By KATE NEWTON and NZPA - The Dominion Post CLICK HERE to see the source of the article
– – – – – – – first, a Hypothesis by VitaminDWiki
- Overweight people have less vitamin D (it is stored in the fat)
- Pregnancies with low vitamin D result in a wide variety of health problems with the children
- Infants born of obese mothers have a higher probability of infant dying (see story)
- Pregnancies with obese mothers, who have low vitamin D, have higher probability of infant dying
– – – – – – – – – and now, here is the article
Nearly half of all newborn babies that die are born to overweight or obese mothers, prompting concerns that increasing obesity rates could spark a rise in the number of baby deaths.
A Health Ministry report on maternal and perinatal deaths – babies who die after 20 weeks in the womb and up to seven days after birth – found that 657 babies died during 2008.
That was a rate of one in 100 births, comparable to British and Australian rates. Nine women also died from pregnancy or childbirth-related causes.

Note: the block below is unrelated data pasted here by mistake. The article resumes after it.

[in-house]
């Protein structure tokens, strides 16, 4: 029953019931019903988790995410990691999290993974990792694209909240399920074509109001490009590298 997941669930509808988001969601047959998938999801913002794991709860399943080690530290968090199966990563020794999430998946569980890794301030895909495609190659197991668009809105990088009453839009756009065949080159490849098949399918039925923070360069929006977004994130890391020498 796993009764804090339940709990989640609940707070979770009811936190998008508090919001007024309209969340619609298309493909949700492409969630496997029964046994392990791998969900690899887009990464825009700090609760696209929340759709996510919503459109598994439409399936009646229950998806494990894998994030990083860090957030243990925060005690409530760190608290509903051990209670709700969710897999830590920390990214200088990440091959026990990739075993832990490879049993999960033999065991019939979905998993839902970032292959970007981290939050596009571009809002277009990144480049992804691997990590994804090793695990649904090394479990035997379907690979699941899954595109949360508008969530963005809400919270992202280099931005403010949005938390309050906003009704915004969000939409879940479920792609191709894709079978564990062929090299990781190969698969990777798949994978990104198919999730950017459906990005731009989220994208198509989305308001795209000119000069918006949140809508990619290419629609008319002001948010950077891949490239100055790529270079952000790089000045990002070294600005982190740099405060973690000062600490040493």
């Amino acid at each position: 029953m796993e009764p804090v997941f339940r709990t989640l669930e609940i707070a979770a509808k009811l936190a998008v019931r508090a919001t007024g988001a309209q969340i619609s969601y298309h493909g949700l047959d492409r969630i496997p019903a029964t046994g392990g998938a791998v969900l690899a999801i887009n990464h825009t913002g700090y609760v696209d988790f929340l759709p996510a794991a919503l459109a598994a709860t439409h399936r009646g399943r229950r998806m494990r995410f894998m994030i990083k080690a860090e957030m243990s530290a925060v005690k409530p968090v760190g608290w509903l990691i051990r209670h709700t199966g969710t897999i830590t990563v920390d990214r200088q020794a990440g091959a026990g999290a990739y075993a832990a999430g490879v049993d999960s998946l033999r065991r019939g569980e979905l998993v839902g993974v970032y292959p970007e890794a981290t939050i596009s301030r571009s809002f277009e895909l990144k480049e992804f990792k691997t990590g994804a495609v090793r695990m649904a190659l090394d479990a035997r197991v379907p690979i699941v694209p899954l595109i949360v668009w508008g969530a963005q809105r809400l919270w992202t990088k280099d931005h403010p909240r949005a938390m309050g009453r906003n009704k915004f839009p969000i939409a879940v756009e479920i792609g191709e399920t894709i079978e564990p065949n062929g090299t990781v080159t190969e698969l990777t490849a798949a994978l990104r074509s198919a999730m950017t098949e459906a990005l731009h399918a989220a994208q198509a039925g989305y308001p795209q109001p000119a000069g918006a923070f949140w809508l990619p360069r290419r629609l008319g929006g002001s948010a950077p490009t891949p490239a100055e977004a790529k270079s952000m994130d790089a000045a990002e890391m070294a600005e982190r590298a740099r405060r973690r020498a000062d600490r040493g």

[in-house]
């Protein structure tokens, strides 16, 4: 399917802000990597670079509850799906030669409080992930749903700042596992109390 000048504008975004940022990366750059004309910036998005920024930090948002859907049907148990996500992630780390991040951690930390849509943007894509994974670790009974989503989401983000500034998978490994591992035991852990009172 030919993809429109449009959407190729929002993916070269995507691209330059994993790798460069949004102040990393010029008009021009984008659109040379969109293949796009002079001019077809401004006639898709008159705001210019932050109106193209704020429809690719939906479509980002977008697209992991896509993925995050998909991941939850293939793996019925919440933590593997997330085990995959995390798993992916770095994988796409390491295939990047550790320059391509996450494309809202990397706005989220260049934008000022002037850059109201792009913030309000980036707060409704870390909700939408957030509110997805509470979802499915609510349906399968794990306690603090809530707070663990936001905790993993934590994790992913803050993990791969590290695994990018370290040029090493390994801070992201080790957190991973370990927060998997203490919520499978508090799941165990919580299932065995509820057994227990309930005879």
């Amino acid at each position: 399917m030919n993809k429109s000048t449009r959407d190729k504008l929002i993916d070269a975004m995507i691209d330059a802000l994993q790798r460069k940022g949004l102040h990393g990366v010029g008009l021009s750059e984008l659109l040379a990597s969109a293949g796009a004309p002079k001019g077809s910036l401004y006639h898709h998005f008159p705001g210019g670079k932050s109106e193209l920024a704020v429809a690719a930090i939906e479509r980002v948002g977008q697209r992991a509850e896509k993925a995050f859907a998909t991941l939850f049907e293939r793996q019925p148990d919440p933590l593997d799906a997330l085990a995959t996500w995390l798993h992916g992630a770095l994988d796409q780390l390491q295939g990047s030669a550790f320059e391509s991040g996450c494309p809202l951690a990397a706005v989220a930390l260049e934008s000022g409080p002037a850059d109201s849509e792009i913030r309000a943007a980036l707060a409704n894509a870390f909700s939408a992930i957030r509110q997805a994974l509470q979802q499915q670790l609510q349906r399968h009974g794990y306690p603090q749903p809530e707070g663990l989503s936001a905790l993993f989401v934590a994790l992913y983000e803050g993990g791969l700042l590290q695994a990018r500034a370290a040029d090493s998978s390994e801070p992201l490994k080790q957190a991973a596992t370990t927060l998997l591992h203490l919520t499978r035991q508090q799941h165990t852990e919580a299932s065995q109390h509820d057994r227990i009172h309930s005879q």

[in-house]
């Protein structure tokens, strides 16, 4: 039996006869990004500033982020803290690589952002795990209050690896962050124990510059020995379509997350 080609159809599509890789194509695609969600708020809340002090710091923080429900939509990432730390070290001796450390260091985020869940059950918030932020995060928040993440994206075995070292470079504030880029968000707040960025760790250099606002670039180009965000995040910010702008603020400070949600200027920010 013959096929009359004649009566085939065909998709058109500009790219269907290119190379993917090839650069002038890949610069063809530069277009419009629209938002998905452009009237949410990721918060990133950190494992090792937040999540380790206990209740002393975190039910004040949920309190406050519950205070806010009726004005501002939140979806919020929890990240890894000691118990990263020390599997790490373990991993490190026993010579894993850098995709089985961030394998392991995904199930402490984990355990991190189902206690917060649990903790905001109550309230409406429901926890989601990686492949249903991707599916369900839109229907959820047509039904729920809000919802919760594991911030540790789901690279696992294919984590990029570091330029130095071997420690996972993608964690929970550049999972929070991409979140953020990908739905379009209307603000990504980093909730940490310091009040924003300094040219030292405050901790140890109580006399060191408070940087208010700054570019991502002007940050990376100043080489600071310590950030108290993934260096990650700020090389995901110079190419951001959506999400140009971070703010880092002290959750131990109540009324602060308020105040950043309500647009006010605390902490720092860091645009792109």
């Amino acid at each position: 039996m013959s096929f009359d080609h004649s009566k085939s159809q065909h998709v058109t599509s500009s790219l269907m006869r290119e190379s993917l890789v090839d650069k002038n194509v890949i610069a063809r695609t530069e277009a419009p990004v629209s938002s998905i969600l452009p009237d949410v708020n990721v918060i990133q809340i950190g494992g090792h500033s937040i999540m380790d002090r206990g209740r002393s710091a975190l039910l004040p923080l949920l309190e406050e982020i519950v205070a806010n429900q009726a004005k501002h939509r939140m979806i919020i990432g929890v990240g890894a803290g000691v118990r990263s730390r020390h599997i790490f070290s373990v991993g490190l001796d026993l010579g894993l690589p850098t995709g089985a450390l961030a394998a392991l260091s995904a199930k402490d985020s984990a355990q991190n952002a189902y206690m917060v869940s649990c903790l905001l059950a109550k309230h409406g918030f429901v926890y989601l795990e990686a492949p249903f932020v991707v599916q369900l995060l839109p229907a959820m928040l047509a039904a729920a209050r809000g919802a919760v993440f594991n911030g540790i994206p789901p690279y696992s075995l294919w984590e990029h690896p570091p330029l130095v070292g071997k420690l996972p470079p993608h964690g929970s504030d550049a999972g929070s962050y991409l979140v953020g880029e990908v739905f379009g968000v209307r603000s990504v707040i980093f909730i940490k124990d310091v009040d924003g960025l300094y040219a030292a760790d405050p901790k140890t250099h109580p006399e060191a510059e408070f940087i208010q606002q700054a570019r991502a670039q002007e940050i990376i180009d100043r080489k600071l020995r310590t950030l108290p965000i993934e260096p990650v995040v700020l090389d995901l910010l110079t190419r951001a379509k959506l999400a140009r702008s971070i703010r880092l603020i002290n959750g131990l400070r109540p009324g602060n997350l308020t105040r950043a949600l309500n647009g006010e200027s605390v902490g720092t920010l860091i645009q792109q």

At least 49 per cent of the mothers of stillborn babies and 45 per cent of mothers of babies who died in the first weeks of life were overweight or obese, and the report said research was "increasingly linking obesity with poor pregnancy outcomes".
The report committee chairwoman, Auckland University obstetrics professor Cindy Farquhar, said better data was urgently needed to assess whether obesity affected perinatal deaths.
"Unbelievably, we don't know what the national data for all pregnant women is. The obesity epidemic is of concern to clinicians as it translates into all sorts of problems in pregnancy – so we are very keen to get better data."
Helen Paterson, a senior lecturer in women's and children's health at the Dunedin School of Medicine, said New Zealand data was limited and more local research was needed to assess whether obesity contributed to perinatal death.
Several international studies had identified an increased risk of stillbirth and neonatal death associated with maternal obesity.
New Zealand's increasing obesity rates could increase mother and baby morbidity and mortality rates, she said.
Using customised foetal growth charts could help minimise that impact. The British Royal College of Obstetricians and Gynaecologists recommend that overweight women be given preconception advice on folic acid, vitamin D and weight loss.
A working group will be set up to investigate the deaths of the 488 babies that did not have abnormalities, "and therefore may have been preventable deaths", Dr Farquhar said.
The committee has also recommended more Health Ministry research into why babies born to Pacific Island and Maori mothers were more likely to die (darker skin = lower vitamin D), as well as to mothers who lived in low socio-economic areas.
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